On December 14, 1941, seven days after the surprise Japanese attack on Pearl Harbor, John Flaherty received a box of Christmas presents from his brother in Hawaii. At about the same time, US Navy officials were confirming that Francis Flaherty, an officer aboard USS Oklahoma (BB-37), had been killed in the attack. This was an unfortunately common occurrence in the aftermath of Pearl Harbor; many servicemen had been addressing Christmas cards and gifts in the days before the attack.
A Life Cut Short
Flaherty’s story is a tragic one that ended not long after the Japanese assault began. He was an ensign serving aboard USS Oklahoma who did all that he could to maximize the number of sailors who escaped the sinking vessel. For his sacrifice, Francis Flaherty was awarded the Medal of Honor.
Before these horrific events unfolded, Francis Flaherty was just one of thousands of men who joined the US Navy. Unlike many at the time, however, rather than join the service immediately after graduating from high school in 1936, Flaherty spent four years at the University of Michigan. After his graduation in 1940, he immediately enlisted in the US Naval Reserve.
Flaherty completed basic training and was sent to serve aboard USS Oklahoma, a battleship that, on December 7, 1941, was moored along Battleship Row in Pearl Harbor.
Francis Flaherty: Pearl Harbor Hero
On that quiet Sunday morning, Oklahoma was struck by several torpedoes. The damage was devastating. For the men serving on board, it became a matter of escaping the stricken battleship before she capsized and sank to the floor of the harbor.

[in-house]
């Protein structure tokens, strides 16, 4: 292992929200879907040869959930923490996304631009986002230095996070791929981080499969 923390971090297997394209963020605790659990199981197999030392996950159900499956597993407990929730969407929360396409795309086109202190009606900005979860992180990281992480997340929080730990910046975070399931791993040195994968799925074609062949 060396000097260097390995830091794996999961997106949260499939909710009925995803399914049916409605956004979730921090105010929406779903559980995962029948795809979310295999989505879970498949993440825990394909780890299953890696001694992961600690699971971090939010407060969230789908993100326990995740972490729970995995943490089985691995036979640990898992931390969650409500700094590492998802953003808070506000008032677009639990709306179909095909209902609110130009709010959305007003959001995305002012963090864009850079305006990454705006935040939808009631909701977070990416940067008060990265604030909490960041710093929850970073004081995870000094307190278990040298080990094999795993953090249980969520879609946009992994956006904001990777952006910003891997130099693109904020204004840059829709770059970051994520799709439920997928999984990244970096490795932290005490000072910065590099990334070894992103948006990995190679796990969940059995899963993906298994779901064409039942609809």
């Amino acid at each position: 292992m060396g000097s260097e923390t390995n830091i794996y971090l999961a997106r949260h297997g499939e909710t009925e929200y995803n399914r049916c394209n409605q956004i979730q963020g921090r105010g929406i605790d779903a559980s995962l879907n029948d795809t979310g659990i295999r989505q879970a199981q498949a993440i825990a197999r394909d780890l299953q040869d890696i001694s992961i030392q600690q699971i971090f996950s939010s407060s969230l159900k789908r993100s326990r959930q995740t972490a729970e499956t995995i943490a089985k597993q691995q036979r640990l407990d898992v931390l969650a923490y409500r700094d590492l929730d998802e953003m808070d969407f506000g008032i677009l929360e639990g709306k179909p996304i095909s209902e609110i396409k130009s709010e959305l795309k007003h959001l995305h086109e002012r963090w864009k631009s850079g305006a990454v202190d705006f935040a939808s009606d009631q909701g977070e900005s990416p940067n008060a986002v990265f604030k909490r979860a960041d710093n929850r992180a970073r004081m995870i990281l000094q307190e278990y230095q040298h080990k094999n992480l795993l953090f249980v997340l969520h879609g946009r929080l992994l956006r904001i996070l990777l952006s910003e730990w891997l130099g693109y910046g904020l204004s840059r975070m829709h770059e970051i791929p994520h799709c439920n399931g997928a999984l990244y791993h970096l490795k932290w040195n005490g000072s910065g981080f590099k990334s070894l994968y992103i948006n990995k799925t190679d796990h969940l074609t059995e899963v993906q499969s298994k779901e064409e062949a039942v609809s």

Francis Flaherty made it his priority to rescue as many men as he could. The ensign was trapped in a gun turret with other crew members and did what he could to light the way to safety. He refused to leave before all of his men were safe, but by then the water had risen too far for him to be able to secure his own safety. Flaherty never emerged from the hull of the USS Oklahoma.
To honor his selfless heroism, Francis Flaherty was awarded the Medal of Honor posthumously, and on June 26, 1943, a new destroyer named in his honor, USS Flaherty (DE-135), was commissioned into service in the United States Navy.
Although there is a grave marker for Francis Flaherty in a cemetery in his hometown of Charlotte, MI, the grave is empty. Since 2015, the Defense POW/MIA Accounting Agency has been matching DNA from recovered remains from USS Oklahoma with samples given by family members. Since the program was launched, more than 100 sets of remains have been identified. As of September 2018, Flaherty’s remains have not been identified, but the program is expected to run until 2020. For now, the brave ensign is memorialized for his bravery and remembered by the families of the sailors he saved.